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Last modified: 28 Jun 2018 10:27

Course Overview

This macro-sociology 30 credit course extends students’ understanding of large-scale social, as well as political and economic, processes and institutions. Particular focus is on the sociological analysis of global issues and socio-political controversies, many of which are subject to topical and, at times, contentious debate at the beginning of the 21st century. The substantive topics include areas of social and political concern such as globalisation; the changing nature of economy, work and leisure; risk and insecurity; multiculturalism; food production and security; social movements; nationalism and identities.

Course Details

Study Type Undergraduate Level 2
Session Second Sub Session Credit Points 30 credits (15 ECTS credits)
Campus None. Sustained Study No
  • Dr Rhoda Wilkie

Qualification Prerequisites


What courses & programmes must have been taken before this course?

  • Either SO2004 Studying Social Life 1 (Studied) or SO2005 Studying Social Life 1 (Extended) (Studied)
  • Any Undergraduate Programme (Studied)
  • One of KL10F1 Introduction to Sociology 1 (Passed) or SO1004 Introduction to Sociology 1 (Passed) or SO1005 Introduction to Sociology I (Passed)
  • Either SO1506 Introduction to Sociology 2 (Passed) or SO1507 Introduction to Sociology II (Passed)

What other courses must be taken with this course?


What courses cannot be taken with this course?

  • SO2503 Study Social Life 2 (Studied)
  • SO2504 Studying Social Life 2 (Studied)

Are there a limited number of places available?


Course Description

This course compliments the level 2 Sociology course given in the first semester. It familiarises students with various issues in macro-sociology, the study of large-scale social institutions and long-term social changes. Particular focus is on the sociological analysis of contemporary social and political problems and controversies, looking at the social and historical reasons behind their emergence. The substantive topics covered may include such areas of contemporary social and political concern as risk, the changing nature of economy and work, consumerism and consumption, tourism, social movements, nationalism and food production. Emphasis is put on how different kinds of sociologists both conceptualise and empirically research such matters.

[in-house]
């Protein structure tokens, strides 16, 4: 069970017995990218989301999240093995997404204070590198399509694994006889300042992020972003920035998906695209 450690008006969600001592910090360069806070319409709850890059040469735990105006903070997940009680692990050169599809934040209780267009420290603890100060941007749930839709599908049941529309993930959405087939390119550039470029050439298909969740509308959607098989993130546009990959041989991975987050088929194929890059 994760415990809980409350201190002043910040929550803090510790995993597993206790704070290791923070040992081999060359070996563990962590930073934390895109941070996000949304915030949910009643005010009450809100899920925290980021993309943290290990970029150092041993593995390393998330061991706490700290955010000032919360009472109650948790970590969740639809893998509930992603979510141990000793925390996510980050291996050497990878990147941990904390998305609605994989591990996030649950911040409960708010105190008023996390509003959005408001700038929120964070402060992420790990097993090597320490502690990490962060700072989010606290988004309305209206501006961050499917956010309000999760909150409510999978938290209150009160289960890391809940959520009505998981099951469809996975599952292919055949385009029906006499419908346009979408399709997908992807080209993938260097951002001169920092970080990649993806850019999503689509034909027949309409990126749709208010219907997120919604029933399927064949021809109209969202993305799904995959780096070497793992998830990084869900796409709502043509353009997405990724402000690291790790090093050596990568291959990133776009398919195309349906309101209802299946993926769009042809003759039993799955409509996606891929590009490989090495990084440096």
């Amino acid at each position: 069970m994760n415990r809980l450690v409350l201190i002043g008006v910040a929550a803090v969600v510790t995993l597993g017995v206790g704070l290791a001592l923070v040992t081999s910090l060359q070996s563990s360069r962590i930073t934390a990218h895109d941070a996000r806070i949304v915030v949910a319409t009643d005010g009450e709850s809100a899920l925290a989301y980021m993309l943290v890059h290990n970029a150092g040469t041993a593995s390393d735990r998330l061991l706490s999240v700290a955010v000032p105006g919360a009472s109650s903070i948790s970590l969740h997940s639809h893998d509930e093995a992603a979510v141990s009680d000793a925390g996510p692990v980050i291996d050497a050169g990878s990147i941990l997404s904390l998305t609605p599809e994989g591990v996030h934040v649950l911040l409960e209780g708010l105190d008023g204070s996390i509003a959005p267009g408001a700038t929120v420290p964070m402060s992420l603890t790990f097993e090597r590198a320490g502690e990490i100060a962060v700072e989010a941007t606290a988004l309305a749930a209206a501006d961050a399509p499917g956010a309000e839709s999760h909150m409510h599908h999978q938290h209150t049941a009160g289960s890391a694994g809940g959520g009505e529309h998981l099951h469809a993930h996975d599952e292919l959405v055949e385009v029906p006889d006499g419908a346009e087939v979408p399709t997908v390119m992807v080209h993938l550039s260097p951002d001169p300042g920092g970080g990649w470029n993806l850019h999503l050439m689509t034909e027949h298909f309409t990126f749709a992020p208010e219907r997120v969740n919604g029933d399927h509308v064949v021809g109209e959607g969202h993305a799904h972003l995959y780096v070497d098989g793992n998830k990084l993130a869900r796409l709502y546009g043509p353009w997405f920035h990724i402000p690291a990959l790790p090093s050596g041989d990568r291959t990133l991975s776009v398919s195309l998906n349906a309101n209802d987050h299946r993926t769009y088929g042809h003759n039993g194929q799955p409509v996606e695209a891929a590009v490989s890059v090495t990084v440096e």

Further Information & Notes

This is the extended, 30 credit version of the 15 credit version of this course. It is particularly for intending Sociology Honours students, but is open to all students with the necessary pre-requisites. A student cannot take both the 15 and 30 credit versions of the course. Intending Honours students must take at least 45 credit points from Sociology level 2 courses.

Contact Teaching Time

Information on contact teaching time is available from the course guide.

Teaching Breakdown


More Information about Week Numbers

Details, including assessments, may be subject to change until 31 August 2023 for 1st half-session courses and 22 December 2023 for 2nd half-session courses.

Summative Assessments

1st Attempt: 1 two-hour written examination (60%); continuous assessment (40%).

Resit: 1 two-hour written examination (100%).

Formative Assessment

There are no assessments for this course.


Written feedback will be provided for continuous assessment work, where appropriate. This will normally be provided within three weeks of the submission date. Oral feedback on class presentations will also be provided where appropriate.

Course Learning Outcomes


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